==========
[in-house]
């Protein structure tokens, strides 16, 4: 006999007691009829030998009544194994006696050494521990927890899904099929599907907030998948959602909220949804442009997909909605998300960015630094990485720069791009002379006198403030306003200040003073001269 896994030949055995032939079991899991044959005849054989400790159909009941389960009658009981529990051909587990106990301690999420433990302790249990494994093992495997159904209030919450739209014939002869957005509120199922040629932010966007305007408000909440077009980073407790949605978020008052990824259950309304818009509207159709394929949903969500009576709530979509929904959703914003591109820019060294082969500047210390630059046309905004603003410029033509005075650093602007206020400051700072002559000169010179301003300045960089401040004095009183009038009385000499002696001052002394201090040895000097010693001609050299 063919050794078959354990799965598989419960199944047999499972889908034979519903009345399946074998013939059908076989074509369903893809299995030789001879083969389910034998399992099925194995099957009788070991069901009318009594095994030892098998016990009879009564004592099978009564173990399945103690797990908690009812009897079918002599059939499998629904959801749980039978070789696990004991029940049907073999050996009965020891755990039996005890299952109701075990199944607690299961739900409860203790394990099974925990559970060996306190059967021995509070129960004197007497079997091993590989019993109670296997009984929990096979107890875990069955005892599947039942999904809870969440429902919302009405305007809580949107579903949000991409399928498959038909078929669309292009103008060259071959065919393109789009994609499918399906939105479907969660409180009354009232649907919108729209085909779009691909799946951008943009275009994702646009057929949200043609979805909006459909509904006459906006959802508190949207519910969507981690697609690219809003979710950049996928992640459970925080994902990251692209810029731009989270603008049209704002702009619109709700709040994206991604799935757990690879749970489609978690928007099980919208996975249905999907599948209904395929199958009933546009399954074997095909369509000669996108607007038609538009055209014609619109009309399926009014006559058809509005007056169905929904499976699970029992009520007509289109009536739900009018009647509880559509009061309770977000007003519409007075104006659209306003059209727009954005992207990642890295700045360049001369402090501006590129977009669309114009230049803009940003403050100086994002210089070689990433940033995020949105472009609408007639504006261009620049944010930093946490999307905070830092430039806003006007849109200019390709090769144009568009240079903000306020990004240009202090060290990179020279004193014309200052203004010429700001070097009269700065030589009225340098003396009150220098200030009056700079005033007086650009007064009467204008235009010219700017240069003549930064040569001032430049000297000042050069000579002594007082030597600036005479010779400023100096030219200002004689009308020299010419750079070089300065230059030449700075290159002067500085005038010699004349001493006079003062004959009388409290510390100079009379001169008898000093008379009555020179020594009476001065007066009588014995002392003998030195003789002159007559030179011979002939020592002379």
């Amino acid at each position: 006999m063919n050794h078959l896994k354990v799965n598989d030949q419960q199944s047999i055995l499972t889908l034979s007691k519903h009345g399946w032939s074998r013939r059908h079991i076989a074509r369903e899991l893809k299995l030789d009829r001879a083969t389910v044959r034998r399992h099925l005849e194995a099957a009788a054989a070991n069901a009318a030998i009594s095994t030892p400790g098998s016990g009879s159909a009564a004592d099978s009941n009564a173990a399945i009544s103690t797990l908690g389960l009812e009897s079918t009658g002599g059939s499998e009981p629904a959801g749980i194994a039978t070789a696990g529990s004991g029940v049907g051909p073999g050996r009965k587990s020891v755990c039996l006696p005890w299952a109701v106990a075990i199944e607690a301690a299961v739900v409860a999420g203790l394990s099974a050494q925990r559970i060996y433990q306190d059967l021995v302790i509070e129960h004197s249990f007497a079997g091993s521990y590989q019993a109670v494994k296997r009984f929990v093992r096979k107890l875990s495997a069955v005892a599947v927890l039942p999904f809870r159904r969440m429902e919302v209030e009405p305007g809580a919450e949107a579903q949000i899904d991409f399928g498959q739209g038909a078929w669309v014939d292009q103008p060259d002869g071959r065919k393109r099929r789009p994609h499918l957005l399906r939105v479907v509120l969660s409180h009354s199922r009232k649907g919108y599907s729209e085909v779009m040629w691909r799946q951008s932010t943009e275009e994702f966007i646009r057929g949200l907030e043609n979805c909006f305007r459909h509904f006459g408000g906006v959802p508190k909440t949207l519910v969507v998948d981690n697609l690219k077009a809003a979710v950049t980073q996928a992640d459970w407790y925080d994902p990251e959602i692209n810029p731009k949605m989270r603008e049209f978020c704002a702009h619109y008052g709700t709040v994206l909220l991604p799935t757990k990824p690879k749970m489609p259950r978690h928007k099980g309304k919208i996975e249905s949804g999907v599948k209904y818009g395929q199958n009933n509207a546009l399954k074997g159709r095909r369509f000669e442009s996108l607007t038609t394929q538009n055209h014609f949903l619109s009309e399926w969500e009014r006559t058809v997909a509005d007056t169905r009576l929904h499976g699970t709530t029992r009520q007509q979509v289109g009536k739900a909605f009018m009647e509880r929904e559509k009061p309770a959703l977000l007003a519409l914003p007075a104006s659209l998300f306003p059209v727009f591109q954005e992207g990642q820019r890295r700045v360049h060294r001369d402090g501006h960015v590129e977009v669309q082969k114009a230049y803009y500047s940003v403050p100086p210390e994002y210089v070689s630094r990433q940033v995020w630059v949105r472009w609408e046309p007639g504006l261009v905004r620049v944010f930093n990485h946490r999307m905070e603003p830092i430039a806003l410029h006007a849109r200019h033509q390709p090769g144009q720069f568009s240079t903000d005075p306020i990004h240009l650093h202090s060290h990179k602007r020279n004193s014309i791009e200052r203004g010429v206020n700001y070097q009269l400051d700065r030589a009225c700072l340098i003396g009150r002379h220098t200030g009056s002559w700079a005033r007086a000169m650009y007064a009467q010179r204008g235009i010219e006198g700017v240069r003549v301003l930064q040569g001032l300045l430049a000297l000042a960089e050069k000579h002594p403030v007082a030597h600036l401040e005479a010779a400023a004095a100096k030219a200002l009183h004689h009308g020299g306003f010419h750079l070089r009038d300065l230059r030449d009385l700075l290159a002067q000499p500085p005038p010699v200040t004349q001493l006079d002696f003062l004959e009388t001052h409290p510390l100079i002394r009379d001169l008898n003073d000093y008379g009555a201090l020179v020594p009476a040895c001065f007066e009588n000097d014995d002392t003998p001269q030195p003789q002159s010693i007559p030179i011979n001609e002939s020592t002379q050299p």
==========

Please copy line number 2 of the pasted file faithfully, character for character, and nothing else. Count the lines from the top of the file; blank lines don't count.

């Protein structure tokens, strides 16, 4: 006999007691009829030998009544194994006696050494521990927890899904099929599907907030998948959602909220949804442009997909909605998300960015630094990485720069791009002379006198403030306003200040003073001269 896994030949055995032939079991899991044959005849054989400790159909009941389960009658009981529990051909587990106990301690999420433990302790249990494994093992495997159904209030919450739209014939002869957005509120199922040629932010966007305007408000909440077009980073407790949605978020008052990824259950309304818009509207159709394929949903969500009576709530979509929904959703914003591109820019060294082969500047210390630059046309905004603003410029033509005075650093602007206020400051700072002559000169010179301003300045960089401040004095009183009038009385000499002696001052002394201090040895000097010693001609050299 063919050794078959354990799965598989419960199944047999499972889908034979519903009345399946074998013939059908076989074509369903893809299995030789001879083969389910034998399992099925194995099957009788070991069901009318009594095994030892098998016990009879009564004592099978009564173990399945103690797990908690009812009897079918002599059939499998629904959801749980039978070789696990004991029940049907073999050996009965020891755990039996005890299952109701075990199944607690299961739900409860203790394990099974925990559970060996306190059967021995509070129960004197007497079997091993590989019993109670296997009984929990096979107890875990069955005892599947039942999904809870969440429902919302009405305007809580949107579903949000991409399928498959038909078929669309292009103008060259071959065919393109789009994609499918399906939105479907969660409180009354009232649907919108729209085909779009691909799946951008943009275009994702646009057929949200043609979805909006459909509904006459906006959802508190949207519910969507981690697609690219809003979710950049996928992640459970925080994902990251692209810029731009989270603008049209704002702009619109709700709040994206991604799935757990690879749970489609978690928007099980919208996975249905999907599948209904395929199958009933546009399954074997095909369509000669996108607007038609538009055209014609619109009309399926009014006559058809509005007056169905929904499976699970029992009520007509289109009536739900009018009647509880559509009061309770977000007003519409007075104006659209306003059209727009954005992207990642890295700045360049001369402090501006590129977009669309114009230049803009940003403050100086994002210089070689990433940033995020949105472009609408007639504006261009620049944010930093946490999307905070830092430039806003006007849109200019390709090769144009568009240079903000306020990004240009202090060290990179020279004193014309200052203004010429700001070097009269700065030589009225340098003396009150220098200030009056700079005033007086650009007064009467204008235009010219700017240069003549930064040569001032430049000297000042050069000579002594007082030597600036005479010779400023100096030219200002004689009308020299010419750079070089300065230059030449700075290159002067500085005038010699004349001493006079003062004959009388409290510390100079009379001169008898000093008379009555020179020594009476001065007066009588014995002392003998030195003789002159007559030179011979002939020592002379």